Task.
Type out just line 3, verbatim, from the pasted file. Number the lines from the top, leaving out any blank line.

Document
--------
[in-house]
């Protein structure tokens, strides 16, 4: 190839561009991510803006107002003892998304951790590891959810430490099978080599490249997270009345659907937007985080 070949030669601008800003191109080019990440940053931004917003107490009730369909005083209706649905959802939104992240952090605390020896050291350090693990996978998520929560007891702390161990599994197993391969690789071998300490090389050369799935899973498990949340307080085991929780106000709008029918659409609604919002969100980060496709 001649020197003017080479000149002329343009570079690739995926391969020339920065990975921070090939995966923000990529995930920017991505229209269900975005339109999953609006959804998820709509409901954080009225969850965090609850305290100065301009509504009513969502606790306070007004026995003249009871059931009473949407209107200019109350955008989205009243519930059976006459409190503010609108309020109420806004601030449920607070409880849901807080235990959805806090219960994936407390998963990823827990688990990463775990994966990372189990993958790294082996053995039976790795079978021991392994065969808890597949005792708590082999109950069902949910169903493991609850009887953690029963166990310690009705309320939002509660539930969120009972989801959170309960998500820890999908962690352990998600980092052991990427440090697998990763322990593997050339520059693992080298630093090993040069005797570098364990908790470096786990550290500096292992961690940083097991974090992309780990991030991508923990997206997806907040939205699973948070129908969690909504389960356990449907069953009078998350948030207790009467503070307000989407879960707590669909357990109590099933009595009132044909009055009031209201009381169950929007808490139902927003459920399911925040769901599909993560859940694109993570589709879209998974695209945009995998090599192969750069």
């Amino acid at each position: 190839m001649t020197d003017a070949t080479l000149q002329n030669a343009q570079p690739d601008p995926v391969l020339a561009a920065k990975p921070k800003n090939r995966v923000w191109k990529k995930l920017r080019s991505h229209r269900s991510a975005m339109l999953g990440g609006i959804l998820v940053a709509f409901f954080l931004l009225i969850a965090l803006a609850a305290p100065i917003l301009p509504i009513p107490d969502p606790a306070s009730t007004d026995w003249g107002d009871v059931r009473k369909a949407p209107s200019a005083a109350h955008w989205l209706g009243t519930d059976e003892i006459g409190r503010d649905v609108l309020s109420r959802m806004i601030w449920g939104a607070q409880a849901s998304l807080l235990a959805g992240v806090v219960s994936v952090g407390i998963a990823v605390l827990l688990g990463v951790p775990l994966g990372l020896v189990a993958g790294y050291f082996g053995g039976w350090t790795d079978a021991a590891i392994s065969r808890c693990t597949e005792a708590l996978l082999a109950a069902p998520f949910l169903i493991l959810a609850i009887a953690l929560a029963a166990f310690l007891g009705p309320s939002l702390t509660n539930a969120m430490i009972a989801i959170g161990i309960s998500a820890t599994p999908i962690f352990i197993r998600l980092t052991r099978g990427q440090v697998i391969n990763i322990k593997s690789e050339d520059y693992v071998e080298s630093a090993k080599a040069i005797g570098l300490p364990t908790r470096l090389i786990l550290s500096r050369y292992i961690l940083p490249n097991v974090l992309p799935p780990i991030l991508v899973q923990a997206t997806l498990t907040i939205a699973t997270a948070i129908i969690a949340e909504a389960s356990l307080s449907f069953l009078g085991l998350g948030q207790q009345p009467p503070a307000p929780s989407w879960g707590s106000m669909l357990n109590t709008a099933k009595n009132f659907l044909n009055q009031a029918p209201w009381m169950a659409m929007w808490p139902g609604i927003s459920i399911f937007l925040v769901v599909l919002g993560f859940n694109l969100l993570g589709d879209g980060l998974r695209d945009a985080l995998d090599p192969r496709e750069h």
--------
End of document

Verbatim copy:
């Amino acid at each position: 190839m001649t020197d003017a070949t080479l000149q002329n030669a343009q570079p690739d601008p995926v391969l020339a561009a920065k990975p921070k800003n090939r995966v923000w191109k990529k995930l920017r080019s991505h229209r269900s991510a975005m339109l999953g990440g609006i959804l998820v940053a709509f409901f954080l931004l009225i969850a965090l803006a609850a305290p100065i917003l301009p509504i009513p107490d969502p606790a306070s009730t007004d026995w003249g107002d009871v059931r009473k369909a949407p209107s200019a005083a109350h955008w989205l209706g009243t519930d059976e003892i006459g409190r503010d649905v609108l309020s109420r959802m806004i601030w449920g939104a607070q409880a849901s998304l807080l235990a959805g992240v806090v219960s994936v952090g407390i998963a990823v605390l827990l688990g990463v951790p775990l994966g990372l020896v189990a993958g790294y050291f082996g053995g039976w350090t790795d079978a021991a590891i392994s065969r808890c693990t597949e005792a708590l996978l082999a109950a069902p998520f949910l169903i493991l959810a609850i009887a953690l929560a029963a166990f310690l007891g009705p309320s939002l702390t509660n539930a969120m430490i009972a989801i959170g161990i309960s998500a820890t599994p999908i962690f352990i197993r998600l980092t052991r099978g990427q440090v697998i391969n990763i322990k593997s690789e050339d520059y693992v071998e080298s630093a090993k080599a040069i005797g570098l300490p364990t908790r470096l090389i786990l550290s500096r050369y292992i961690l940083p490249n097991v974090l992309p799935p780990i991030l991508v899973q923990a997206t997806l498990t907040i939205a699973t997270a948070i129908i969690a949340e909504a389960s356990l307080s449907f069953l009078g085991l998350g948030q207790q009345p009467p503070a307000p929780s989407w879960g707590s106000m669909l357990n109590t709008a099933k009595n009132f659907l044909n009055q009031a029918p209201w009381m169950a659409m929007w808490p139902g609604i927003s459920i399911f937007l925040v769901v599909l919002g993560f859940n694109l969100l993570g589709d879209g980060l998974r695209d945009a985080l995998d090599p192969r496709e750069h």